SMOKINCHOICES (and other musings)

August 14, 2013

Longaberger Golf 4 Sale

FRED SQUILLANTE DISPATCH PHOTOS Since it opened in 1999, the Longaberger Golf Club in Nashport rates as the best public course in Ohio.

Changing course

The ‘for sale’ sign has gone up in Nashport because the new

Longaberger owner isn’t interested in golf

By Tim Feran and Steve Wartenberg THE COLUMBUS DISPATCH

The Longaberger Golf Club is up for sale, with an asking price of $5.4 million.

When it opened in Nash-port in 1999, the course was part of the multifaceted Newark-based Longaberger Co., which included dining and shopping venues along with its basket-making and marketing operations.

The course was ranked the top new golf course in the U.S. by Golf Digest. GolfWeek magazine has rated the club the No. 1 public play course in Ohio for 13 straight years.

But since then, Longaberger has streamlined itself and early this year was sold to Dallas-based CVSL Inc., which is interested in buying and expanding direct-sales companies. Owning golf courses is not part of its business plan.

“The Longaberger Golf Club is a fantastic property, but it obviously doesn’t have anything to do with the Longaberger Co.’s core business of making baskets, so it makes good sense for us to put it on the market,” said Russell Mack, spokesman for Longaberger and CVSL.

“We want to concentrate on what our company does best, which is American craftsmanship and serving our customers and our sales force. Selling the golf course is a logical thing to do.”

The 55,000-square-foot Longaberger clubhouse dominates the view from the fairway on the 18th hole.

Commercial real-estate company Colliers International is handling the sale.

The course is “a very attractive property,” and has had “solid financial performance,” said Keith Cubba, national director of Collier’s Golf Course Brokerage Group.

The property for sale is 645 acres in all and includes a 55,000-square-foot clubhouse, 25-acre practice facility and six maintenance buildings.

The intention is to keep the property as a golf course, Cubba said, calling it the “highest and best use of the property.” But he cautioned that, “if someone has an alternative use that works for them, that’s up to their own discretion.”

Cubba said that it usually takes between 60 and 90 days to locate an appropriate buyer.   The course was for sale before, about three years ago. “The timing of that wasn’t very conducive to a sale as it was during the worst period of the recession,” Mack said.   An additional parcel of land adjacent to the golf course — about 100 acres — also is available, Mack said.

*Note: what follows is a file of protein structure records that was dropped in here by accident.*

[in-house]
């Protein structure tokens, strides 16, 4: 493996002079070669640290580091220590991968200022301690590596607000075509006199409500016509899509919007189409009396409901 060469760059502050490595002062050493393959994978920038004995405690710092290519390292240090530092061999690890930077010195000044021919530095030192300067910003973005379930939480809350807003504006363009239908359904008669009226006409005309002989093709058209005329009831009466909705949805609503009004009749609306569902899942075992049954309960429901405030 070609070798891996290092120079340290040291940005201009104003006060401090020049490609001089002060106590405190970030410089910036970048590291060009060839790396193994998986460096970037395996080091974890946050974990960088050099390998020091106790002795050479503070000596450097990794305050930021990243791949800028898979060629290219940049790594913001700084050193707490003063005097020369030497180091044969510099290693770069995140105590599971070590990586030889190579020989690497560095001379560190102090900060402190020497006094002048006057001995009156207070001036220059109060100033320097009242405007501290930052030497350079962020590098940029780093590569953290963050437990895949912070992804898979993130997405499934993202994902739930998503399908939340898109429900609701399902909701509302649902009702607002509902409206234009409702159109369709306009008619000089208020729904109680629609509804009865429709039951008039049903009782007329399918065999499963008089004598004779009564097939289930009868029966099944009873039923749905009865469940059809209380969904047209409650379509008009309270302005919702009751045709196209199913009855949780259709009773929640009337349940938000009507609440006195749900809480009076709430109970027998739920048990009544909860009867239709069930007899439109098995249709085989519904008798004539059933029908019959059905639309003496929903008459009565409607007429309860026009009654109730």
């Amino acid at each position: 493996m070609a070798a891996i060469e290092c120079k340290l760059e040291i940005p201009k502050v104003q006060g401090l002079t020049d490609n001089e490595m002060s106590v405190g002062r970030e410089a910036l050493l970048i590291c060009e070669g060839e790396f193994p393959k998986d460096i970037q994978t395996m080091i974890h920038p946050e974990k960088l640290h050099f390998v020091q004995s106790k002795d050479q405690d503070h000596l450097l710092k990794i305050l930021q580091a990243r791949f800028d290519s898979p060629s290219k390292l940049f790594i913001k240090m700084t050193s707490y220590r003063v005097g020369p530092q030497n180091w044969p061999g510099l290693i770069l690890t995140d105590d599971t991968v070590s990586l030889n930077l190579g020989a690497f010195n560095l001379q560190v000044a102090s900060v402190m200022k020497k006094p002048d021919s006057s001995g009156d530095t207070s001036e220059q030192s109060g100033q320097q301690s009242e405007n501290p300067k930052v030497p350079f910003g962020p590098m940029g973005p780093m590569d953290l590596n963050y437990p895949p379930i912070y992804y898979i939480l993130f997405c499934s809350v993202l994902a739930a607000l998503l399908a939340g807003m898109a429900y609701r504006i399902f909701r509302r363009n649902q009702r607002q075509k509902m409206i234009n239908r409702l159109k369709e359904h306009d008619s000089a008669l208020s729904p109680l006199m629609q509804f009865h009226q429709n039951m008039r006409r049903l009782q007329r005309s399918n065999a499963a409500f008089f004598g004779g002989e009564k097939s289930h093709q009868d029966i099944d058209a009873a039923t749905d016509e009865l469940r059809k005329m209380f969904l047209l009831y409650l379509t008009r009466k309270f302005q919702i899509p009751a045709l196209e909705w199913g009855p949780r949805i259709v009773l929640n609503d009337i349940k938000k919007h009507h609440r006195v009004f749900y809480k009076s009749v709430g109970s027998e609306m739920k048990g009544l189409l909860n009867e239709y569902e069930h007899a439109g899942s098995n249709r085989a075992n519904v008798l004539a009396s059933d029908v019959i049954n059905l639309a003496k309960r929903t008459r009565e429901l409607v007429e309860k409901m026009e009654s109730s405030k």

Longaberger outsourced management of the course about four years ago to Billy Casper Golf, a firm that specializes in operating such properties nationwide.

The sale of the Longaberger Golf Club comes in the midst of a challenging time for golf-course owners and operators.  The recession and an oversupply of courses have cut profits and sent many tumbling into bankruptcy during the past few years.

“Central Ohio is overbuilt by way of golf courses,” said A.C. Strip, a Columbus bankruptcy lawyer and court-appointed attorney for several local golf courses that went into receivership, including Tartan Fields Golf Club and the Golf Club of Dublin.   “I live in Dublin and within 10 minutes of my house are 11 golf courses, and within 15 minutes are 15,” he said.

The Columbus Recreation and Parks Department recently closed its Walnut Hill Golf Course and reported that its seven municipal courses lost a combined $63,336 in 2012 and $101,817 in 2011.   “Right now, the profitability isn’t there,” Strip said. “I still project a good five years before golf courses are back up to where they were in their heyday.”

The national scene is similar, said Steven Ekovich, the managing director of the National Golf & Resorts Properties Group, a division of real-estate investment firm Marcus & Millichap.   “From 2007 to 2011, as a result of the financial meltdown, we had five years of declining rounds and declining revenue, and golf-course owners suffered enormously,” he said.

To compensate, golf courses lowered their fees, creating what Ekovich called “a war of green fees” that was good for golfers but drove several courses out of business.

Many of the distressed courses were sold in 2012, when the average sale price of a golf course was $3.1 million, Ekovich said. With these properties off the books, the price rose to $3.3 million for the 55 transactions Marcus & Millichap tracked in the first half of this year.   “We feel confident the market has stabilized,” Ekovich said.   So does Cubba. “Most of the larger lenders in golf have stabilized their portfolios and done the workouts.”    Ever so slowly, new capital is coming into the market.   “We haven’t seen a shortage of buyers, and when more lending comes back for golf, that will help,” Cubba said.

Strip said it is difficult to determine the fair-market value of a central Ohio golf course because “we haven’t had a true sale in several years.”

Tartan Fields, he said, was purchased for about $7 million by the mortgage holder, General Electric Capital Corp., after the owners defaulted on a $13.3 million loan.    “They didn’t actually pay a penny,” Strip said. “It was a credit bid, credited against the mortgage.”

From 2000 to 2010, the number of golf courses increased by about 700, Ekovich said, adding the total dropped by about 300 in the past two years and there are now just under 16,000 courses in the country.   The loss of courses is not necessarily a bad thing.    “We had too many functionally obsolete courses, older courses in bad locations,” Ekovich said. “Now, the healthier ones remain.” tferan@dispatch.com   swartenberg@  dispatch.com

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